When it comes to sports teams on Taylor University’s campus, rarely does riding horses cross anyone’s mind. However, just off campus at Rope This Ranch, the Taylor equestrian team looks to ride its way to victory throughout the school year.
The team, led by Jenny Schamber, has stayed affiliated with Taylor for quite some time. Schamber, a lifelong Upland resident, found love for horses at a young age.
“My mom grew up (riding horses), but did not acquire her first horse until the year before I was born,” she said. “My mom was great about getting me to lessons and clinics. She didn’t know I was going to take (it) as seriously as I took it.”
Even before Schamber’s mother, her grandfather has kept horses within the family. Schamber said the incredible animal has been a key piece of her and her family’s life.
Schamber did not go to Taylor for her college education. Instead, she attended Ball State and rode for their equestrian team all four years. She specialized in English and Western – two different styles of riding with different saddles to complement. Schamber qualified for nationals in three of her four years at Ball State.
“The way that intercollegiate horseback riding (is done) is that you draw a horse right before you go into class,” she said. “It could be a horse that you’ve rode at a prior show, or it could be a horse that you’ve never seen before. You really learn how to communicate and quickly adapt to different horses.”
Schamber said those four years at Ball State were pivotal in shaping her connection with horses, as she had to learn about so many different aspects of the animal so quickly.
Fast-forward to 2023, and this coming January will mark 22 years of Rope This Ranch being in business. There has been a lot of good that has come out of the team. Schamber looks to continue growing in her horsemanship abilities while learning to accept wins and losses now as a coach.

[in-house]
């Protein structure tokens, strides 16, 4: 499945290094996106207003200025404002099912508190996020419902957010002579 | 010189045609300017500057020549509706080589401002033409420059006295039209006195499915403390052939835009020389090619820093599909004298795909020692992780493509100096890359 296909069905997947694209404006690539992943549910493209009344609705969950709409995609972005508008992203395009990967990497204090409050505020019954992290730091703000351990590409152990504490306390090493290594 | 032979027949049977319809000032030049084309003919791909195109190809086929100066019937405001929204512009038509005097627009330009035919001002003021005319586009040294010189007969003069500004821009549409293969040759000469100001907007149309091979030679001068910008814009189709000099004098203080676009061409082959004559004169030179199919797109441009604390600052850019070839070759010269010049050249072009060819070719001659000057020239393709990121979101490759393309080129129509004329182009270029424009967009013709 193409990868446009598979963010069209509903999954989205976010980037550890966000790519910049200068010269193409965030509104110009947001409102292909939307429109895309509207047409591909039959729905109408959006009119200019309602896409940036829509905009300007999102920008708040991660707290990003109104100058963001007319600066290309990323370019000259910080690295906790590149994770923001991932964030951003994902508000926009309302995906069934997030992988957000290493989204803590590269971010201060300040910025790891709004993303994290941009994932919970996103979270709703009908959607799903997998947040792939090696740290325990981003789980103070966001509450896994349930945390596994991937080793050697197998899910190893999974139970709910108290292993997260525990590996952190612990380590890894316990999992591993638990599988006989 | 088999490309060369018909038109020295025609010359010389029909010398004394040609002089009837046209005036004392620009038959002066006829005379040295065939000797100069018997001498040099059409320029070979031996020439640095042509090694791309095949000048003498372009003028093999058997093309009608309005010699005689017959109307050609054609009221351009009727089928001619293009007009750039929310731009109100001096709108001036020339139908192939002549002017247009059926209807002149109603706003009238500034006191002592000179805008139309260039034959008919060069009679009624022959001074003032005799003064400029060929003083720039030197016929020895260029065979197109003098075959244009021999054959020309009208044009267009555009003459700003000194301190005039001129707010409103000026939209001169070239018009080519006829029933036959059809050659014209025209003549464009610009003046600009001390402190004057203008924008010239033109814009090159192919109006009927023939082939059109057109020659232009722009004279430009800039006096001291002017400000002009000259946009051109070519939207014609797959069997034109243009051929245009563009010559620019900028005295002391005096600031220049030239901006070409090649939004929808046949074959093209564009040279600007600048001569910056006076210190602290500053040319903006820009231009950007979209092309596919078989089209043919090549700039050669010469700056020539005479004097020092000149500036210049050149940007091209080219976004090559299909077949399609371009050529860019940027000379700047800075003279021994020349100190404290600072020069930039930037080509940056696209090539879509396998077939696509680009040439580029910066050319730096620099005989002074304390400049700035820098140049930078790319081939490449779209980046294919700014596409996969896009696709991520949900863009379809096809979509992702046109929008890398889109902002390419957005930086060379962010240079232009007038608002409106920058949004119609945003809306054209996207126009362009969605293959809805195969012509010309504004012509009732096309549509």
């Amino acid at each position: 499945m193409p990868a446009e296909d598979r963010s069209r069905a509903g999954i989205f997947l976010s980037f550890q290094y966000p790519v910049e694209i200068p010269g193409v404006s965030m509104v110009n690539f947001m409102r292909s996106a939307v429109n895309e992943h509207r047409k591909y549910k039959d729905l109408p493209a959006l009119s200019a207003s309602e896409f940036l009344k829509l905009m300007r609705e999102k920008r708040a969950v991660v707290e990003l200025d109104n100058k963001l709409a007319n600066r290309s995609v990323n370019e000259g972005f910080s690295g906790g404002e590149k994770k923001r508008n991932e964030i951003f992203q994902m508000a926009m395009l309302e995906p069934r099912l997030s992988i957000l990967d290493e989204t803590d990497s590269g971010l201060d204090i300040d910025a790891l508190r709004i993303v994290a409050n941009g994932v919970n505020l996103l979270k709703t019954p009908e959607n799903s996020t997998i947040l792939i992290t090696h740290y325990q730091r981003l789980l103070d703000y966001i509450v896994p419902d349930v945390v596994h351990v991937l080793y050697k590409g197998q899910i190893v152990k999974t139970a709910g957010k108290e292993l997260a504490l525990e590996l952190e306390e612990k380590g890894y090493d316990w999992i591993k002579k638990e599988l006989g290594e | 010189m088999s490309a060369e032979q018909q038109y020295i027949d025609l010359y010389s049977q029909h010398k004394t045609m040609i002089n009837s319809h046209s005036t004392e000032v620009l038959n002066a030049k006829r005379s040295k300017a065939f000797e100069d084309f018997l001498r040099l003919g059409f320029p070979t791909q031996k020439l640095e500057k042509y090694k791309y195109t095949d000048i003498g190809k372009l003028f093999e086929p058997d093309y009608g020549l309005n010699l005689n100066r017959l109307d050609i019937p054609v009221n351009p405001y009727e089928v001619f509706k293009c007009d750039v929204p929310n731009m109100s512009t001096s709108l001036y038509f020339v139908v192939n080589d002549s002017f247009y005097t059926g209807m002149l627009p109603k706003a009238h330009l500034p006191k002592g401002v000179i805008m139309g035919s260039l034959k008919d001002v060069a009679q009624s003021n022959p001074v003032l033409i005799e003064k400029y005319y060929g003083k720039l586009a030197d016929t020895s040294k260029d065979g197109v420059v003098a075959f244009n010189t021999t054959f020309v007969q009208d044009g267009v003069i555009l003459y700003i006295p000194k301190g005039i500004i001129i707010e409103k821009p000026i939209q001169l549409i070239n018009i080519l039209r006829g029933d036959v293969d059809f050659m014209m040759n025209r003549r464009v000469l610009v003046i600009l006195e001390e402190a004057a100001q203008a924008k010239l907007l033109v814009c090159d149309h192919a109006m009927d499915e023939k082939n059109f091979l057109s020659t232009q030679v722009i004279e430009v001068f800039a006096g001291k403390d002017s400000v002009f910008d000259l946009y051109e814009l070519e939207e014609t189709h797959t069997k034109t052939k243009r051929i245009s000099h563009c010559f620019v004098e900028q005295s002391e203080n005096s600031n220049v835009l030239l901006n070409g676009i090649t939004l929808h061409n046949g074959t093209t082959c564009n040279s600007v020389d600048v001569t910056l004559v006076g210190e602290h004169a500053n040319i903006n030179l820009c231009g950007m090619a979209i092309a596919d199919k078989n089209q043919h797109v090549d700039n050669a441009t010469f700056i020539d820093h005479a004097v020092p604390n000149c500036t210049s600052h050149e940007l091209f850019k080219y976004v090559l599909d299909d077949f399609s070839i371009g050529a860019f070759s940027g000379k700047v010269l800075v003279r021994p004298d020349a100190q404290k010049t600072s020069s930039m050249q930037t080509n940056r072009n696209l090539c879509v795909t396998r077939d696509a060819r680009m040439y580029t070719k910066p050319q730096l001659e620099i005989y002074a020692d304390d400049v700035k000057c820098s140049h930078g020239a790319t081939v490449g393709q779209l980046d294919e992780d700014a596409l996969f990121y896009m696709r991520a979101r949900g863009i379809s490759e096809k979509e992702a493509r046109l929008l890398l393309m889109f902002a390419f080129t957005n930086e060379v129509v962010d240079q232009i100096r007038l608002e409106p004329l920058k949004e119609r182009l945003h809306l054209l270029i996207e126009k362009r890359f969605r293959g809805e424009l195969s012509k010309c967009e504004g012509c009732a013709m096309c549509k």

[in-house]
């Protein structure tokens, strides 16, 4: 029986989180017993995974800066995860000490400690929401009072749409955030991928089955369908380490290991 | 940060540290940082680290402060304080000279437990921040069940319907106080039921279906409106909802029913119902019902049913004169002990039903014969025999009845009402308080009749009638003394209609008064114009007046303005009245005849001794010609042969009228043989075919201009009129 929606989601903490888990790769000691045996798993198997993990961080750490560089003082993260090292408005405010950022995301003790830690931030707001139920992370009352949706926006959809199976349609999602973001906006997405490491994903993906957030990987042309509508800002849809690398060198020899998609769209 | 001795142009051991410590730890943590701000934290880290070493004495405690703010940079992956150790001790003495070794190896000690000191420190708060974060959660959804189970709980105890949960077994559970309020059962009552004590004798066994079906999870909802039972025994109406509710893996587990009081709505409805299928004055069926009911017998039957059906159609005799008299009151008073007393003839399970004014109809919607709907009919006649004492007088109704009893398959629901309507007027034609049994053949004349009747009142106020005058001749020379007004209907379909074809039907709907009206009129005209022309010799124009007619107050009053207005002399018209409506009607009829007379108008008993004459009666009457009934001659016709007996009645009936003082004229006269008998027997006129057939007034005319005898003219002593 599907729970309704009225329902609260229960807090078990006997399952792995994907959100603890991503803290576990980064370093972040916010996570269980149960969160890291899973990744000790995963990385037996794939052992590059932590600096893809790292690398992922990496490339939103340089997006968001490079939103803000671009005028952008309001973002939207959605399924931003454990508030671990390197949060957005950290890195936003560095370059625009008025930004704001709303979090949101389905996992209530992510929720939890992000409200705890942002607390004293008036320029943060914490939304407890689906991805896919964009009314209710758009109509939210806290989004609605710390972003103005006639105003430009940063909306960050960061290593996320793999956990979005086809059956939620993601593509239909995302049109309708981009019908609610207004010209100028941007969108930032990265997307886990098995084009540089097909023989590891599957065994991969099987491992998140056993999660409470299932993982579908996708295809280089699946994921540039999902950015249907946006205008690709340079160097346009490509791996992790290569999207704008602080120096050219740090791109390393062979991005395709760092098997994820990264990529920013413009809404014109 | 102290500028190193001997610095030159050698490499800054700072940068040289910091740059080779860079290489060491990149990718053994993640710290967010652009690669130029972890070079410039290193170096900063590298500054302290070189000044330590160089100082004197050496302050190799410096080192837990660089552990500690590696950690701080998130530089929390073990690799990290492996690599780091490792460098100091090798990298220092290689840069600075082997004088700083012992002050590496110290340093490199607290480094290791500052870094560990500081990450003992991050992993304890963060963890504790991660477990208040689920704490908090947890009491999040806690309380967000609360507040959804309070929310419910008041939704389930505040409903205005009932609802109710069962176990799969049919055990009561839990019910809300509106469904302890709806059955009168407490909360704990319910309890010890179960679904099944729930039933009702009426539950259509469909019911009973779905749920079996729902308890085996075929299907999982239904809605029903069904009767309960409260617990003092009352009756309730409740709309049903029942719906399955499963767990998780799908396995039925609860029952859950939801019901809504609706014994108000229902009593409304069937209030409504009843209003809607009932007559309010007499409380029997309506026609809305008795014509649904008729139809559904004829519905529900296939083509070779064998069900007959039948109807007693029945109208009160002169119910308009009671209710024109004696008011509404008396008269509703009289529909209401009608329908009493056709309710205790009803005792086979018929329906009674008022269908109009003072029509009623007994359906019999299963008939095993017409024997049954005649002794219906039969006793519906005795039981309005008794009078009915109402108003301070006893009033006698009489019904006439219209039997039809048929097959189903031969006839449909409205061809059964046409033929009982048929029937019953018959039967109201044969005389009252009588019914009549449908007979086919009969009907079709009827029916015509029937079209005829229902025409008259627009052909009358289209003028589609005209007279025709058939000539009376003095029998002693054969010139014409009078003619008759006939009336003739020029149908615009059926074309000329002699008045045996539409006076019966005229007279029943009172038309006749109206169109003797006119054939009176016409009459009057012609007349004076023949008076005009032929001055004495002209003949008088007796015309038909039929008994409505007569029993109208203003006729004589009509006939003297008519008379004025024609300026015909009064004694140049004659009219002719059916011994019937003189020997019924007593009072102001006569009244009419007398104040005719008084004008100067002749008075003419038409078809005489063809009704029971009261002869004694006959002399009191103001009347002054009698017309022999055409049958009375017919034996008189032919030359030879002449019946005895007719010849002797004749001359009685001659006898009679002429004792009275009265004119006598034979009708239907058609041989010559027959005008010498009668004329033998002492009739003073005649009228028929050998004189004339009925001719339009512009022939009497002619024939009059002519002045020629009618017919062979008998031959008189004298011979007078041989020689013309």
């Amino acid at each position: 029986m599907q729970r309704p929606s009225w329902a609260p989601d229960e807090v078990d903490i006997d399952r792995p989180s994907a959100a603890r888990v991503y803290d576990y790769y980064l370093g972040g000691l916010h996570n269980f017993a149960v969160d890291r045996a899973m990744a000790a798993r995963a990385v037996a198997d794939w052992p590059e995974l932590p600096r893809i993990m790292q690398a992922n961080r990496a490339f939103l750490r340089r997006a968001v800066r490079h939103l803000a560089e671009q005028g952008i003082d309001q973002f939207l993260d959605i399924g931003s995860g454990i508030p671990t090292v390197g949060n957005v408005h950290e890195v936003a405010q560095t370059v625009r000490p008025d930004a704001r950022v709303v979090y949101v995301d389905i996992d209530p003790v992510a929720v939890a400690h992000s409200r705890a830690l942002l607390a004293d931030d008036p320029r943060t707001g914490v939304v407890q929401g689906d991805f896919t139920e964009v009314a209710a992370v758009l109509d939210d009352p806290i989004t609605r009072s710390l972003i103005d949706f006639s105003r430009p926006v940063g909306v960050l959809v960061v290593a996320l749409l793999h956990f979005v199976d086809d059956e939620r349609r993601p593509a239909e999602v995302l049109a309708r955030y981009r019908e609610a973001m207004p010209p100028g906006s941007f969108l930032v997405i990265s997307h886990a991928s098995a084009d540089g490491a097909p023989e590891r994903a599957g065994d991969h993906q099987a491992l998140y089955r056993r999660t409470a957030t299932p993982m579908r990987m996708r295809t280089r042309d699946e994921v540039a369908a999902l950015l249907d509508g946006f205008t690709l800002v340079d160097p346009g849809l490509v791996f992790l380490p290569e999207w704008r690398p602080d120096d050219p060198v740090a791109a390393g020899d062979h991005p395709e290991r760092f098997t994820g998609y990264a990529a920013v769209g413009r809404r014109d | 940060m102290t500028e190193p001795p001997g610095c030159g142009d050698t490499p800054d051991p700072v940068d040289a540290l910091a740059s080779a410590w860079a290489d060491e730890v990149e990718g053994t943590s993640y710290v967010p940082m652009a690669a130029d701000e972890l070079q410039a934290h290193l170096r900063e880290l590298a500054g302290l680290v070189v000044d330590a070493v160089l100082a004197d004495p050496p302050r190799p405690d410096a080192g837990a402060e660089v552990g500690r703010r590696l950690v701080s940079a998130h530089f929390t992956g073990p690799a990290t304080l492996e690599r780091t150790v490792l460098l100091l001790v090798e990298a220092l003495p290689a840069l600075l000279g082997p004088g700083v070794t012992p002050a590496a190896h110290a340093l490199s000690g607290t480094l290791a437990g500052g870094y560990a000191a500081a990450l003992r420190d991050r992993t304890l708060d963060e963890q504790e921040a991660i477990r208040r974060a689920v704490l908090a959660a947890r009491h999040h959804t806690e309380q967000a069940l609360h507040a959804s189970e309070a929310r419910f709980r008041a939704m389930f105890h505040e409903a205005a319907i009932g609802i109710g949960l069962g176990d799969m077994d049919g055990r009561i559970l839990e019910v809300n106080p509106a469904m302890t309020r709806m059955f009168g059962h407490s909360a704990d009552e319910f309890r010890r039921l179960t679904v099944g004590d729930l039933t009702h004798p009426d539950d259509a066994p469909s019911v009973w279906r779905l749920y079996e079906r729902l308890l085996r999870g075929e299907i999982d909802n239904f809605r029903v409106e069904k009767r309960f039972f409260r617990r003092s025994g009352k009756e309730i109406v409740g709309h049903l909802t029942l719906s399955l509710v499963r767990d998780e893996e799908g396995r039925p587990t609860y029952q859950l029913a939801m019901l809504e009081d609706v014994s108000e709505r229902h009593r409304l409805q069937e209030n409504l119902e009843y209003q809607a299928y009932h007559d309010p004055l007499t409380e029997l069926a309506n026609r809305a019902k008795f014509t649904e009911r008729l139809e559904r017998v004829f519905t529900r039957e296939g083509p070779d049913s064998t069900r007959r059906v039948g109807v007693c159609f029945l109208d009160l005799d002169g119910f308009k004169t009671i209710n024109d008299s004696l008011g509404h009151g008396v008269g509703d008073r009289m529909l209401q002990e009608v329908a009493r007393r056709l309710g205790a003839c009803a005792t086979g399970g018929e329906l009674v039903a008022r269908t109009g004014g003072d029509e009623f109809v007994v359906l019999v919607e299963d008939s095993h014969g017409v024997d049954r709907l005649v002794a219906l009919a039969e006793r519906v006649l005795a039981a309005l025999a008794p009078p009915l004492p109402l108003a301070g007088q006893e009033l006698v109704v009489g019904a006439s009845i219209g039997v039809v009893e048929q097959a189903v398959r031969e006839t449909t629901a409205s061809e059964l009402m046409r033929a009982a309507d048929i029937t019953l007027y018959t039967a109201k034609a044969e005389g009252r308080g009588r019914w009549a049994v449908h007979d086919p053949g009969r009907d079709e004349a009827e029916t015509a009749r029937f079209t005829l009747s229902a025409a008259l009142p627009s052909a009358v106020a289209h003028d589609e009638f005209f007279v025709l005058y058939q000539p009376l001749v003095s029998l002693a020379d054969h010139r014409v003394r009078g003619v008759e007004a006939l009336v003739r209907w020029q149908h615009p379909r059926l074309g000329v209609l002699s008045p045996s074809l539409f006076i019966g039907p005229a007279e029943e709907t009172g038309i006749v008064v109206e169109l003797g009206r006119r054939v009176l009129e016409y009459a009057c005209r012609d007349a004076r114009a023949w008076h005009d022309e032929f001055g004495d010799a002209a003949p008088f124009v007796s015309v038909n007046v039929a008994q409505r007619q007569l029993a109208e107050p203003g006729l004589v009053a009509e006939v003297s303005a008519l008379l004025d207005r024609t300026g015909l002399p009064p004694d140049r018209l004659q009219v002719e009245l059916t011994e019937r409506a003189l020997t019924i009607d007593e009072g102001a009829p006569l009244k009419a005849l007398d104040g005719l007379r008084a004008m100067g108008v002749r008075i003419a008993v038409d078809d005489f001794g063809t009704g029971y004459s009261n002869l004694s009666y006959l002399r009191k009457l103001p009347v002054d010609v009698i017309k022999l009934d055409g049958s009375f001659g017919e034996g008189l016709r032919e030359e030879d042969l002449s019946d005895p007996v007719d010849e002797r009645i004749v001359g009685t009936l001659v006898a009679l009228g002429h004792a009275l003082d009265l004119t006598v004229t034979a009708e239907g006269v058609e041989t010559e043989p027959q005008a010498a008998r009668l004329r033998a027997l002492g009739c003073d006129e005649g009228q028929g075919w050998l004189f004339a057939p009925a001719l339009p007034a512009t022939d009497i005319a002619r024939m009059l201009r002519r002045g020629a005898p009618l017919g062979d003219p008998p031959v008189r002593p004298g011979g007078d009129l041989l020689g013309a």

Schamber pushes her riders to improve. One of those riders is freshman Gwyneth Clark, who was fortunate enough to receive one month of free riding lessons as a birthday gift from her parents.
Clark never looked back.
“(The lessons) were quite expensive,” she said. “There was a seriousness about it because I was personally invested.”
At around 15 years old, Clark became more disciplined in the sport and now most commonly rides bare-back. Her most unique skill is running up to the horse, grabbing the mane and swinging herself around before she can fully start riding. Since being on the team, she has learned more about the technical habits of riding, some of which may not be in the bare-back discipline.
Clark enjoys the show days, which are typically on Saturdays and Sundays. The riders wake up early to see the horses warm up to their tendencies, which typically helps the riders get more comfortable as well. The riders then draw the name of a horse at the event, which is provided by the host.
Clark further enhances her abilities as a rider while being a teacher’s assistant for Taylor’s beginning horsemanship class. She enjoys seeing the growth and confidence of the students riding and gave high praise to Schamber.
“She has a fearless approach,” Clark said. “She challenges her riders a lot to do new things that they have never done before. She is also very chill; I love how relaxed she is.”
The team’s next tournament is Nov. 11 and 12 at Kolawa Equestrian Center in Atlanta, IN, hosted by IUPUI. Hopefully, the team can giddyap their way to victory.